Angle is a peaceful little village tucked away in the far south-west of Pembrokeshire.
It is an idyllic place, dotted with small colour-washed cottages and is close to plenty of other beautiful locations and things to do to which will keep you amused. Located just a 15-minute drive away from the historic town of Pembroke, where the castle is famous for being the birthplace of Henry VII, you won’t be too far away from all the amenities you need. Additionally, Freshwater West, a well-renowned surfing beach and Harry Potter film set location, is just a short drive away, as are Stackpole Quay and Woods. Bosheston Lily Ponds and Barafundle Beach, which is listed among the top 10 in the world are also close by.
Thorn Island is a more unusual attraction just off the coast of Angle. It is a 1854 fort built to guard a place of naval importance. Divers recognise over 12 different shipwrecks surrounding the island but the most well-known of these is the Loch Shiel which sank in 1878.
Angle really is perfect for a staycation without the crowds. Rest assured though; you will not be out of civilisation! You will have the choice of two pubs within the village, The Hibernia Inn and the 500-year-old Old Point House Inn, both of which serve delicious meals and real ales.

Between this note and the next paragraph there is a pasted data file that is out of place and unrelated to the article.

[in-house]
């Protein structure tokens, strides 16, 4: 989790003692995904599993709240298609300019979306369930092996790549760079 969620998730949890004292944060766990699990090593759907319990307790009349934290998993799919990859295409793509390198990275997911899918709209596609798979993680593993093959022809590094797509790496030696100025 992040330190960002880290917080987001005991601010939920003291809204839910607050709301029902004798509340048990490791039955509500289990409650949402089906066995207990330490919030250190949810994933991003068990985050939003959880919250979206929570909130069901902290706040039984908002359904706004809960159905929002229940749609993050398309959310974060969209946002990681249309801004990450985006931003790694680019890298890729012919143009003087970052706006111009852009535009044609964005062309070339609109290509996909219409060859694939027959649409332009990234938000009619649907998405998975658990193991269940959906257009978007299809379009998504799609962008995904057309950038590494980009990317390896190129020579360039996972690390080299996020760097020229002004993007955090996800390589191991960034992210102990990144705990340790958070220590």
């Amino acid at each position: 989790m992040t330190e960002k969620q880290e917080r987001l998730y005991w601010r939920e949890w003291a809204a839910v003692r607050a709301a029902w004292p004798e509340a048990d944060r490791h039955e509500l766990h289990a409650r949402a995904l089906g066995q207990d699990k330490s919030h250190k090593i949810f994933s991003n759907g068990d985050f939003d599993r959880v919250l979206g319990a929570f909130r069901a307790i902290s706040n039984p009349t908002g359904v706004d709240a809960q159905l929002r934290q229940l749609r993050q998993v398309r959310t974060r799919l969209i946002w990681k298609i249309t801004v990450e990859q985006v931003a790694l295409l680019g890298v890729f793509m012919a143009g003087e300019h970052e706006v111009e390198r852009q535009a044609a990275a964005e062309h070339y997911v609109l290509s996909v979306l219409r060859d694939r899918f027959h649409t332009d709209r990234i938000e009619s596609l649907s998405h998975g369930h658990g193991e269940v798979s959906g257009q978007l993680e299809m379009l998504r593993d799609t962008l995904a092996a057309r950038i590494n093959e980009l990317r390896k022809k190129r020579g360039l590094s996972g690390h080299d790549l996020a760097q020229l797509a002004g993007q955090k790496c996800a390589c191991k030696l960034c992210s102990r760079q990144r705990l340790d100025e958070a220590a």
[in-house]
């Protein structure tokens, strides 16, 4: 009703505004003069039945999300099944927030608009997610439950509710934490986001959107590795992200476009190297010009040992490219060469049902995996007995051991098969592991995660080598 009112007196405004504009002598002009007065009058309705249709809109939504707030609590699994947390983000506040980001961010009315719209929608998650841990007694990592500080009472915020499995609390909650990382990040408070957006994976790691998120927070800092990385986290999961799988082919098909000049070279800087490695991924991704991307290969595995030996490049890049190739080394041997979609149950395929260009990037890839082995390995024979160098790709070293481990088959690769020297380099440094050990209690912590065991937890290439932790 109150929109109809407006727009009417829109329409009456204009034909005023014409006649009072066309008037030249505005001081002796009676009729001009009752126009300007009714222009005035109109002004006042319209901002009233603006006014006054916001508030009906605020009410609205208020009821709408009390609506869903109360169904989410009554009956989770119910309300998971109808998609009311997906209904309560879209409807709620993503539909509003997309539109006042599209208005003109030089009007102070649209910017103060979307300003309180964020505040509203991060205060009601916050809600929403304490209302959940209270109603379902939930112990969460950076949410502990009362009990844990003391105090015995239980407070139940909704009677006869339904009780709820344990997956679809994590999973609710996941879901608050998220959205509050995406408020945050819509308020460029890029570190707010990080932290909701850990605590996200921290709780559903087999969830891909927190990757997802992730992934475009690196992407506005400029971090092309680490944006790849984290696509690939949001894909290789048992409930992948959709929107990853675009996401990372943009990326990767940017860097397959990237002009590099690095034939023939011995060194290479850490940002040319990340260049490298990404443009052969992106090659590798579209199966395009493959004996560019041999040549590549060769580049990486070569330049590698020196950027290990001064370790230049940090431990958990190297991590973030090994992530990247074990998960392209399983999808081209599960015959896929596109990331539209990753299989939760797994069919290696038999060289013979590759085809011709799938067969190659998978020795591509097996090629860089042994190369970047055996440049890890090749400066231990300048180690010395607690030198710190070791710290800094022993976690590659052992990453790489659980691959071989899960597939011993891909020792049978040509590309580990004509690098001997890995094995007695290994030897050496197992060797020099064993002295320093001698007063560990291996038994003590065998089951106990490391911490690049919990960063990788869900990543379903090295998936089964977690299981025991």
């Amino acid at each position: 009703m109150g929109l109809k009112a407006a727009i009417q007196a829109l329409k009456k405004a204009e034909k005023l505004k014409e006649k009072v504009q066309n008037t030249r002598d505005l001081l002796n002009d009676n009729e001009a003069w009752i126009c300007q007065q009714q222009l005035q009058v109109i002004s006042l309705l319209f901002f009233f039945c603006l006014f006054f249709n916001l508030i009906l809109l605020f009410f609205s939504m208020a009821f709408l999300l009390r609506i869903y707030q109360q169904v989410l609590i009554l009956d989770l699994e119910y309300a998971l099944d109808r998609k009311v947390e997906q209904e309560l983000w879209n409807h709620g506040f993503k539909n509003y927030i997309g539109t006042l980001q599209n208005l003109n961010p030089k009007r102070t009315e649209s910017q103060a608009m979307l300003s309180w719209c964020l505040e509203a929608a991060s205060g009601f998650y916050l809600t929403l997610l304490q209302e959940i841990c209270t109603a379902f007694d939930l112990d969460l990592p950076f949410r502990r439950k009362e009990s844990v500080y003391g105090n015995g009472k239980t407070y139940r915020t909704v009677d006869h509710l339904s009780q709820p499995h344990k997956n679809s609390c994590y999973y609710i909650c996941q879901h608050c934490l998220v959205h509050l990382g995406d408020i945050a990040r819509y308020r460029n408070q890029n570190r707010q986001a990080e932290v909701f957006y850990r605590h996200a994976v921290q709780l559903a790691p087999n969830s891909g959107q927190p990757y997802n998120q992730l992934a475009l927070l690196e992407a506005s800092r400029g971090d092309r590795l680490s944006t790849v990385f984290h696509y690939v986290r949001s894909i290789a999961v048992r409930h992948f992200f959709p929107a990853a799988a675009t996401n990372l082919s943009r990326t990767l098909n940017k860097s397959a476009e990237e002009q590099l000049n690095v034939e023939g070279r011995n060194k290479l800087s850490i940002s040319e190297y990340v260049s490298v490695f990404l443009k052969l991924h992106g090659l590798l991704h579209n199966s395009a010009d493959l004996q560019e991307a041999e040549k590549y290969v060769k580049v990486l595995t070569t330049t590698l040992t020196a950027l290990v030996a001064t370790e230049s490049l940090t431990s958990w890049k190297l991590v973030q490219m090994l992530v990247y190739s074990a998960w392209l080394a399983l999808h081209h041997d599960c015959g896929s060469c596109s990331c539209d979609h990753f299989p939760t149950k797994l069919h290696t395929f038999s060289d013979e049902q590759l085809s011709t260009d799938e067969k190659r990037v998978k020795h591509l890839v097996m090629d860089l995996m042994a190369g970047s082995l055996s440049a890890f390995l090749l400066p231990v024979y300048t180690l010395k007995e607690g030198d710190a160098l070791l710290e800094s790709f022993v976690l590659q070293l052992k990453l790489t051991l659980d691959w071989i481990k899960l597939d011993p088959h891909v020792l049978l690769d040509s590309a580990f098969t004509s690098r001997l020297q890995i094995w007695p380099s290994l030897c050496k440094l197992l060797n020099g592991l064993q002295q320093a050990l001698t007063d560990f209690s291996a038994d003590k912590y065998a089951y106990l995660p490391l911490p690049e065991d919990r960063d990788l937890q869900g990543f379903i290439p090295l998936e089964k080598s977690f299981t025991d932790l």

There is also a gorgeous, highly recommended café, Wave Crest which has an extensive menu including seafood and gorgeous cakes. Its location just off the beach makes it a perfect spot. Particularly as you can watch the boats go by along Milford Haven.
If you are wanting to make the most of Pembrokeshire’s stunning coastline then Angle is the place to stay. It is sheltered from the full force of Atlantic gales and swells and has it’s own micro-climate, making it one of the warmest and sunniest parts of the county. There is a stunning beach, West Angle Bay, just a 15-minute walk away which has a shallow topography and crystal clear water. Make sure you pack your snorkel, it has been designated as a Site of Special Scientific Interest and the rock pools within it are home to a sweet little starfish (Asterina phylactica).
Furthermore, important ecological study area East Angle Bay, which is closest to the village, is made up of estuarial mud and is arguably equally as picturesque.
Traditionally cockle and mussel beds flourished here. It is not surprising much of the Angle peninsula has been designated as a conservation area by the Pembrokeshire Coast National Park Authority.
Why not browse our collection of holiday cottages in Angle? After all, it is located in one of the most beautiful parts of Pembrokeshire. You will find a selection of holiday cottages here or close-by to suit your needs.